When Covid-19 hit Tunisia hard last September, the germ of an idea was born. Too many patients were overwhelming the system, so why not take medical care directly to them?
'CoviDar' -- an initiative named after Covid and the Arabic word for 'home' -- was launched in December 2020 by charities, and staffed by doctors and other health professionals.
Among them is 60-year-old general practitioner Hichem Ouadi, who now spends his working week visiting and caring for coronavirus sufferers in their own homes.
"When you're at home you sleep better, and your loved ones are there too. Patient morale is higher," Dr Ouadi told AFP in Tunis, as he visited a couple for a consultation that will cost them nothing.
"It's a boost to our colleagues in hospitals who are overwhelmed," the GP said. "We have to get our hands dirty -- everyone must help."
Many patients in the North African country may be slow to seek treatment because they lack the means, while others head for hospital emergency rooms because they have no one else to look after them.
This is where CoviDar comes in: it can supply early care that can prevent the need for hospital treatment, and provide daily monitoring so patients can be looked after at home as much as possible.
- Essential service -
It now provides an essential service at a time when Tunisian hospitals face being completely overrun by the pandemic, and the authorities find themselves unable to treat all of the sick.
According to Dr Yves Souteyrand, the representative for Tunisia at the World Health Organization (WHO), Covid-19 has been devastating for the country.
"Tunisia has the highest death rate on the entire African continent and the whole Arab world," he told AFP.
With "more than 100 deaths a day" in a country of 12 million people "that's really a lot".
CoviDar has 140 medics paid for by donations.
Medical students man the phones seven days a week, taking calls on a toll-free number, and putting people who need help in contact with health professionals.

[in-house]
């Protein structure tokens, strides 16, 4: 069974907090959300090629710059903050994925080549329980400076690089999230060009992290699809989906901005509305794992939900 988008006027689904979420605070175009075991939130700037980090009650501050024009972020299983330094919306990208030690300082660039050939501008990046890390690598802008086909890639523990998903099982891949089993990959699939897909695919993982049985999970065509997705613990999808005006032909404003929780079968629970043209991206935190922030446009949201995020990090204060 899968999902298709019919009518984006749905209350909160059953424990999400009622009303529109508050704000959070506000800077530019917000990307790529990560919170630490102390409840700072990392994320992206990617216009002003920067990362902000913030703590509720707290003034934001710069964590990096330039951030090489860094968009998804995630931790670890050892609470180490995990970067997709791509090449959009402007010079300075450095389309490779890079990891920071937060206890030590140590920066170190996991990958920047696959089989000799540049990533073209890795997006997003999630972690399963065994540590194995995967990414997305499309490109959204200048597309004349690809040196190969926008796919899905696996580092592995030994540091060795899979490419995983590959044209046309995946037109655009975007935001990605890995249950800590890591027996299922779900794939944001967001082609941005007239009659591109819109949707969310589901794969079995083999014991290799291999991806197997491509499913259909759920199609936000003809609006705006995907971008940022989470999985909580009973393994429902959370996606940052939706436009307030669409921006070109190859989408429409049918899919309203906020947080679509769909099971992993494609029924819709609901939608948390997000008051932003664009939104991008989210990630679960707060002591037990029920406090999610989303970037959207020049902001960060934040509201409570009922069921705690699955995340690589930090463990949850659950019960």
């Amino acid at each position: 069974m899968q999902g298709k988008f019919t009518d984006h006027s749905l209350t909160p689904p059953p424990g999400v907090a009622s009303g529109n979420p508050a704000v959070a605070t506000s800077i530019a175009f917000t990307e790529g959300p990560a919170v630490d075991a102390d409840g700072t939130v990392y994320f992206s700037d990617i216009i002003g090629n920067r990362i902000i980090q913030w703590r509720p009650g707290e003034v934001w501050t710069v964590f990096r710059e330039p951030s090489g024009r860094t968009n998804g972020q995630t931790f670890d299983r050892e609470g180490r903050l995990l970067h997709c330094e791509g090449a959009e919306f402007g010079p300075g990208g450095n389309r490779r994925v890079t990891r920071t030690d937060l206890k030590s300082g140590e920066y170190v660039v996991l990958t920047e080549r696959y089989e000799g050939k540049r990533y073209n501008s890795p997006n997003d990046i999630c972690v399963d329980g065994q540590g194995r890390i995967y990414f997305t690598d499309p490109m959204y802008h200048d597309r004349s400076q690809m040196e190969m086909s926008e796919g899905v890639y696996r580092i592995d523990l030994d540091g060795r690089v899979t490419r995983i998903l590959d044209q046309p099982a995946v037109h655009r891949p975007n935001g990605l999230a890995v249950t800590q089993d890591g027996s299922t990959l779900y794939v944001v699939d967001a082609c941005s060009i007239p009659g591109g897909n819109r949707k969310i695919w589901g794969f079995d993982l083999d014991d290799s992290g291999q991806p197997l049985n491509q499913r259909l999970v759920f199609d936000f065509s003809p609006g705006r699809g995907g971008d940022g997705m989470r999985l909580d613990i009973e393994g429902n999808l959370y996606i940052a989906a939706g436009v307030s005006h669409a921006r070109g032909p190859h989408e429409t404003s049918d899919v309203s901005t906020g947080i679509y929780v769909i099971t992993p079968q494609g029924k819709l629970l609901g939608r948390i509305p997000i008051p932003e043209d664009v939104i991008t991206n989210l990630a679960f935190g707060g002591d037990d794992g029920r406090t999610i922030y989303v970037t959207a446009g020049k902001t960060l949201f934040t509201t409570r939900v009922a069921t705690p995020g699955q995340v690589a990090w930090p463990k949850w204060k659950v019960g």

One is 26-year-old student Sarah Souissi, who joined CoviDar in January. On average, she receives 25 calls during her four-hour daily shift.
"Most callers are relatives of patients with Covid-19 worried about medical care," she said.
Souad Dziri, a coordinator with CoviDar, said the organisation also provides post-hospitalisation follow-up to allow "the early and safe return of patients to their homes".
She said the group has treated 2,100 patients, 98 percent of whom "fully recovered without hospitalisation".
The idea for CoviDar came during Tunisia's first virus wave in September 2020.
"We saw all the hospitals and clinics being overwhelmed," Dziri said.
The group expanded as rapidly as it could to try to keep pace with infections, but Dziri said CoviDar was now under extreme pressure.
She is happy to help out during a difficult time, but admits to being "a bit stressed", given that "the state has no means".
The health ministry's latest figures on Covid-19 show nearly 500,000 confirmed cases and 16,388 deaths, with more than 100 deaths being registered every day.
"We're really overwhelmed -- all our volunteers are being inundated," Dziri told AFP.
- Political problems -
Dziri said donations to CoviDar have already amounted to 350,000 dinars ($126,000, 106,000 euros).
But it needs another 200,000 dinars ($72,000, 60,000 euros) to keep going in July and August, and to cover as much of the country as possible.
"CoviDar is doing its best, but the state must also do everything it can for mass vaccinations and to slow down this wave," she said.
Tunisia has major political problems that disrupt decision-making and undermine confidence in the authorities.
Health care in the public hospital system has been weakened by years of mismanagement and lack of resources.
On Monday, Tunisian tennis player Ons Jabeur -- who became the first Arab woman to reach the quarter-finals at Wimbledon last week -- said she was auctioning a racquet to raise money to help medics treating Covid-19, saying she couldn't sit by and "watch my country go through difficult situations".
The WHO's Dr Souteyrand said that just 11 percent of the population has had one vaccine dose and five percent two doses, "far from what it would take to have a collective immunity effect".
Neila, 28, is just happy to see Dr Ouadi turn up in the mud-brick alleyway leading to her home in the capital.
"I'm happy my husband can be cared for at home, with me there," she said. "I have cared for him the best as I could."